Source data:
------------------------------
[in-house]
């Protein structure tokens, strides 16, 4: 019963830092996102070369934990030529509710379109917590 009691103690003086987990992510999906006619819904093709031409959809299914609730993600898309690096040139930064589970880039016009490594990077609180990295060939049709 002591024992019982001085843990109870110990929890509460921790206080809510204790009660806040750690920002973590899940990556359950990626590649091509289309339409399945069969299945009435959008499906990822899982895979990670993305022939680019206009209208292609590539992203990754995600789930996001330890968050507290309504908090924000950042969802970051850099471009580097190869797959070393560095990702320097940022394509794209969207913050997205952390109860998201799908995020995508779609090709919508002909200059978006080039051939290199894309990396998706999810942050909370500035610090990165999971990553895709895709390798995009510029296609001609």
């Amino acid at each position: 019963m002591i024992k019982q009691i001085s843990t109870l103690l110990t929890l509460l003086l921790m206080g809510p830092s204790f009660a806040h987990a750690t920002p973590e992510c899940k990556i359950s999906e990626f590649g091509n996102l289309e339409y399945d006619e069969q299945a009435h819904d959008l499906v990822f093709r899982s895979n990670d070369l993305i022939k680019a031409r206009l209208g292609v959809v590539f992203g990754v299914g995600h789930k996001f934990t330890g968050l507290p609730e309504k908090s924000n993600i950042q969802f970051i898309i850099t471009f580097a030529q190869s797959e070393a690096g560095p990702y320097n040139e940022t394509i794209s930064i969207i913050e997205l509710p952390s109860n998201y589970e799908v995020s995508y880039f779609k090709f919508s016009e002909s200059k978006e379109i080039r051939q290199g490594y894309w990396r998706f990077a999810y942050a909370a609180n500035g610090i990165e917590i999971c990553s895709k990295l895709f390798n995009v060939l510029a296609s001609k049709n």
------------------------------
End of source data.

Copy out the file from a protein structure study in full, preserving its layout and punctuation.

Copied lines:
[in-house]
């Protein structure tokens, strides 16, 4: 019963830092996102070369934990030529509710379109917590 009691103690003086987990992510999906006619819904093709031409959809299914609730993600898309690096040139930064589970880039016009490594990077609180990295060939049709 002591024992019982001085843990109870110990929890509460921790206080809510204790009660806040750690920002973590899940990556359950990626590649091509289309339409399945069969299945009435959008499906990822899982895979990670993305022939680019206009209208292609590539992203990754995600789930996001330890968050507290309504908090924000950042969802970051850099471009580097190869797959070393560095990702320097940022394509794209969207913050997205952390109860998201799908995020995508779609090709919508002909200059978006080039051939290199894309990396998706999810942050909370500035610090990165999971990553895709895709390798995009510029296609001609």
């Amino acid at each position: 019963m002591i024992k019982q009691i001085s843990t109870l103690l110990t929890l509460l003086l921790m206080g809510p830092s204790f009660a806040h987990a750690t920002p973590e992510c899940k990556i359950s999906e990626f590649g091509n996102l289309e339409y399945d006619e069969q299945a009435h819904d959008l499906v990822f093709r899982s895979n990670d070369l993305i022939k680019a031409r206009l209208g292609v959809v590539f992203g990754v299914g995600h789930k996001f934990t330890g968050l507290p609730e309504k908090s924000n993600i950042q969802f970051i898309i850099t471009f580097a030529q190869s797959e070393a690096g560095p990702y320097n040139e940022t394509i794209s930064i969207i913050e997205l509710p952390s109860n998201y589970e799908v995020s995508y880039f779609k090709f919508s016009e002909s200059k978006e379109i080039r051939q290199g490594y894309w990396r998706f990077a999810y942050a909370a609180n500035g610090i990165e917590i999971c990553s895709k990295l895709f390798n995009v060939l510029a296609s001609k049709n």